I have been a longtime user of Google Voice. It is an excellent service with many great features. I’ve written about it before, but today I want to rant about it’s lack of a key feature — MMS text messaging. Hello, Google, are you listening? I complained about this back in early 2011.
My patience has run out on waiting for Google to implement MMS. I use Google Voice as my primary texting messaging system but as such, I still cannot send or receive pictures in my text messages.
Granted, I personally think that text messaging by definition should not involve multimedia content like photos, but the fact is that real users expect and demand it. I’m tired of explaining to people that I cannot get texts with pictures. When someone texts me a photo, I receive absolutely nothing on my end. I have to ask people to use my real mobile number, or send the photo via email. It confuses people that I have to give them two phone numbers.
I was reading a blog post that the Google Voice team wrote back in October 2011 where they announced that MMS was finally being rolled out. Fast-forward six months later to April and I just received my first MMS message with a photo this week. I received a text message that read: “MMS Received.” I had to then check my Gmail account to read an email from Google with the picture attached. I think that is an acceptable way to make this work and I don’t really have a problem with that methodology. I was thrilled! But my excitement was short-lived.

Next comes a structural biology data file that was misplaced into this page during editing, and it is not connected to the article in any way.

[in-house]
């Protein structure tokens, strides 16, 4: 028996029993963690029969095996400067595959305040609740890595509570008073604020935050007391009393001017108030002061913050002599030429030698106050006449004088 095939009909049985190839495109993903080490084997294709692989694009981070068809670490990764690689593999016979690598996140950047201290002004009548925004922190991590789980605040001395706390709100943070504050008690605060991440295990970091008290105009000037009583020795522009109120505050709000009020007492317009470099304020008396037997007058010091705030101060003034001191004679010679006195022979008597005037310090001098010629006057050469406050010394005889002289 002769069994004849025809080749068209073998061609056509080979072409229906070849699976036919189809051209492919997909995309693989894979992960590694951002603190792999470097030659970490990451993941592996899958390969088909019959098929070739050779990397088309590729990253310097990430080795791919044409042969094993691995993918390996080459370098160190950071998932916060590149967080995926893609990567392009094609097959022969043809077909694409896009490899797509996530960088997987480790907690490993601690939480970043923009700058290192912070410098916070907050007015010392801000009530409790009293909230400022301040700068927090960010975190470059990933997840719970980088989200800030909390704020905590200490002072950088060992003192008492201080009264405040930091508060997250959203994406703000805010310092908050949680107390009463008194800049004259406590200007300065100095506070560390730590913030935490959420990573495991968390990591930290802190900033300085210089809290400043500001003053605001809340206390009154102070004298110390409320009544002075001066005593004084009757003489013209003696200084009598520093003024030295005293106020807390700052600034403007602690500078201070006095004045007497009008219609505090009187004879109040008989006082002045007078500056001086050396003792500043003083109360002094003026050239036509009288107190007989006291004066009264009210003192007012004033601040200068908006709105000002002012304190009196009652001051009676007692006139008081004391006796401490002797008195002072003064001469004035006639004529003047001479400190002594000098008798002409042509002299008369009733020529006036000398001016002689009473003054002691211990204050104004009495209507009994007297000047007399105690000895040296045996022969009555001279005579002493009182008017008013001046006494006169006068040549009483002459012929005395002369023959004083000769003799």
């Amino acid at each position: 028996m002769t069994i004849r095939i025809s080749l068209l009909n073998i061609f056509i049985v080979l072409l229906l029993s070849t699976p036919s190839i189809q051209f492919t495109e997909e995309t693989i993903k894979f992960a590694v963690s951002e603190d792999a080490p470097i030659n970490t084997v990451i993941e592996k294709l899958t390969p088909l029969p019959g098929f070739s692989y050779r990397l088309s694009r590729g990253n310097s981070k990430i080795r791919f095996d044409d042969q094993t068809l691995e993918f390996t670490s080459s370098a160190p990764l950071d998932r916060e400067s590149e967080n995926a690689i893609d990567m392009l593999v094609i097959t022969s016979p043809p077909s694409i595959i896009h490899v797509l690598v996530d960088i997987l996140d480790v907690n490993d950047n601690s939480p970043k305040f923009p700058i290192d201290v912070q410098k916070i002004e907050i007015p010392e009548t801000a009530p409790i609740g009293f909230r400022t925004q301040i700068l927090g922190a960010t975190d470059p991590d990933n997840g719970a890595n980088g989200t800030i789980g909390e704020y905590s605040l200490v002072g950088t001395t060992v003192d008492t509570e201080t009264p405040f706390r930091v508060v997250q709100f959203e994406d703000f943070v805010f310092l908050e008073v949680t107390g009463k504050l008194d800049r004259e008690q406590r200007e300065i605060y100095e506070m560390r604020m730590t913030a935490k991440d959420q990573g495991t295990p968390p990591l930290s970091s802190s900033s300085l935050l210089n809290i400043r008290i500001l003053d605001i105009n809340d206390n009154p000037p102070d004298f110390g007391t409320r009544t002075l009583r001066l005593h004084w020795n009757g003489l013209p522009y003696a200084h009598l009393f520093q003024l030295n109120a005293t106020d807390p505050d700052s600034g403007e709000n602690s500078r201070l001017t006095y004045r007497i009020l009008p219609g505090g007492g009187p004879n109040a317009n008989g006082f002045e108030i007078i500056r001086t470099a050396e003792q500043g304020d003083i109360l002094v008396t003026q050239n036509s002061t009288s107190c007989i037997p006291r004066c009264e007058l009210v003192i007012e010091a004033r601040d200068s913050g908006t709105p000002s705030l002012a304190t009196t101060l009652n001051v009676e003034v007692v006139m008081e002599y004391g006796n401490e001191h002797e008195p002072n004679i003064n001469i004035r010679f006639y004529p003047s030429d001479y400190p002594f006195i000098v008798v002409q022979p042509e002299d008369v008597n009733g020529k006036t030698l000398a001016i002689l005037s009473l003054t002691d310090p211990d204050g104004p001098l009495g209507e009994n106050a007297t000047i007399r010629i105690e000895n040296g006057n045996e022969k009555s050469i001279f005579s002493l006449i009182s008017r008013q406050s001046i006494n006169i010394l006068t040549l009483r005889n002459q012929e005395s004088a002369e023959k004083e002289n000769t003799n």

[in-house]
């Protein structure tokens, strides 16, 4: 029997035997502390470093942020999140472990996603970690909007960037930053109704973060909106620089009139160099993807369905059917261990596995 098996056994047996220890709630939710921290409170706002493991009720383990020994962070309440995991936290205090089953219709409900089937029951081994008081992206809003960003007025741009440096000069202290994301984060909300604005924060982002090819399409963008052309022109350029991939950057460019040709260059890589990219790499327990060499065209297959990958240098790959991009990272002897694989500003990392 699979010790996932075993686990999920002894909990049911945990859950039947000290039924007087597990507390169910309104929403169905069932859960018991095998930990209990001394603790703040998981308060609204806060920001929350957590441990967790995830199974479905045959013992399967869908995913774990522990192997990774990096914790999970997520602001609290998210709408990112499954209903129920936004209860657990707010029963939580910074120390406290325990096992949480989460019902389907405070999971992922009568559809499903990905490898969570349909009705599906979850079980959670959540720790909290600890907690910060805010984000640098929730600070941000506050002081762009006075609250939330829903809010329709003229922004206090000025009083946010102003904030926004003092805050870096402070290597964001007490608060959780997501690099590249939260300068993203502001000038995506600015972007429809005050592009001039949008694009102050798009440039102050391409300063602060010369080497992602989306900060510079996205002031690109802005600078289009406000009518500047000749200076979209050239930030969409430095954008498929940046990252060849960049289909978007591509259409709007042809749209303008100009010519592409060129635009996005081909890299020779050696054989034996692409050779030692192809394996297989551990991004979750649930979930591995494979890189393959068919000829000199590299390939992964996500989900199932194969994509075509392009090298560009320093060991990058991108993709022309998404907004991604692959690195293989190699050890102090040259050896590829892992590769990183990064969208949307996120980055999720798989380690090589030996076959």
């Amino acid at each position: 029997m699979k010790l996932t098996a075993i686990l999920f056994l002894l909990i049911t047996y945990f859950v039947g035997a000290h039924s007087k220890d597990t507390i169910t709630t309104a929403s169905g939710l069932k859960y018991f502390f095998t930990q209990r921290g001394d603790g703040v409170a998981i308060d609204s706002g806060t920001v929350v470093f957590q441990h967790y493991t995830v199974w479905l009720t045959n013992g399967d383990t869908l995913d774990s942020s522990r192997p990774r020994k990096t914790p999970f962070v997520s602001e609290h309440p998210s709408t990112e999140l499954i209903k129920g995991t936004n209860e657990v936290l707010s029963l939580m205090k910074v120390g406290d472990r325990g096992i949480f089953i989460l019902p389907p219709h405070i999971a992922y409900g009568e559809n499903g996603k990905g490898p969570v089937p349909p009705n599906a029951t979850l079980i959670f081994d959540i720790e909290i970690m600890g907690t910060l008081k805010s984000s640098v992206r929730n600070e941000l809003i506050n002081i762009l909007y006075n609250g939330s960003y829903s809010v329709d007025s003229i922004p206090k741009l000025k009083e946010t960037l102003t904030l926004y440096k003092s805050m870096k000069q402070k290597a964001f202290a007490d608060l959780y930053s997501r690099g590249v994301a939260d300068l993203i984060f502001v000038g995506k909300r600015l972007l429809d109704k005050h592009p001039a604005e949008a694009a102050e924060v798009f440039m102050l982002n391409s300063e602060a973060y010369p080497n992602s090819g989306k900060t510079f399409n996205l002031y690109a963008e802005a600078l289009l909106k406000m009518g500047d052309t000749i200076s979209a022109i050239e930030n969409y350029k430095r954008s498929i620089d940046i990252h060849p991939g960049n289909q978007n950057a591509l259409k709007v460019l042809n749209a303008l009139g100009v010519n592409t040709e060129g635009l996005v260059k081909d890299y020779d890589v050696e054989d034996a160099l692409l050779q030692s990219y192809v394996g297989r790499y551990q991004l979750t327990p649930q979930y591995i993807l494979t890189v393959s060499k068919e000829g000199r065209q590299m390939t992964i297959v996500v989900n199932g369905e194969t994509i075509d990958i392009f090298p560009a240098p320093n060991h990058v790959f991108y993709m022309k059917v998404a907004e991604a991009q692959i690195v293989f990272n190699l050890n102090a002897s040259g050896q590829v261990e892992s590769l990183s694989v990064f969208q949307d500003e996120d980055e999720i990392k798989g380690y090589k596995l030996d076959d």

Here is the kicker! According to Google, this half-assed MMS system will only work when the person composing the text message is a Sprint customer. Say what?! That is completely and utterly inexcusable! It’s bad enough that I still cannot compose my own MMS messages, but now I can only receive them from users of only one phone company? Come the hell on. I literally only know three people who use Sprint. Useless.
I want Google get their act together and make MMS work fully across the board for everyone. At the same time, the Google Voice iPhone app needs a complete do-over. It’s ridiculous that a company with such vast resources and talent has not made this happen.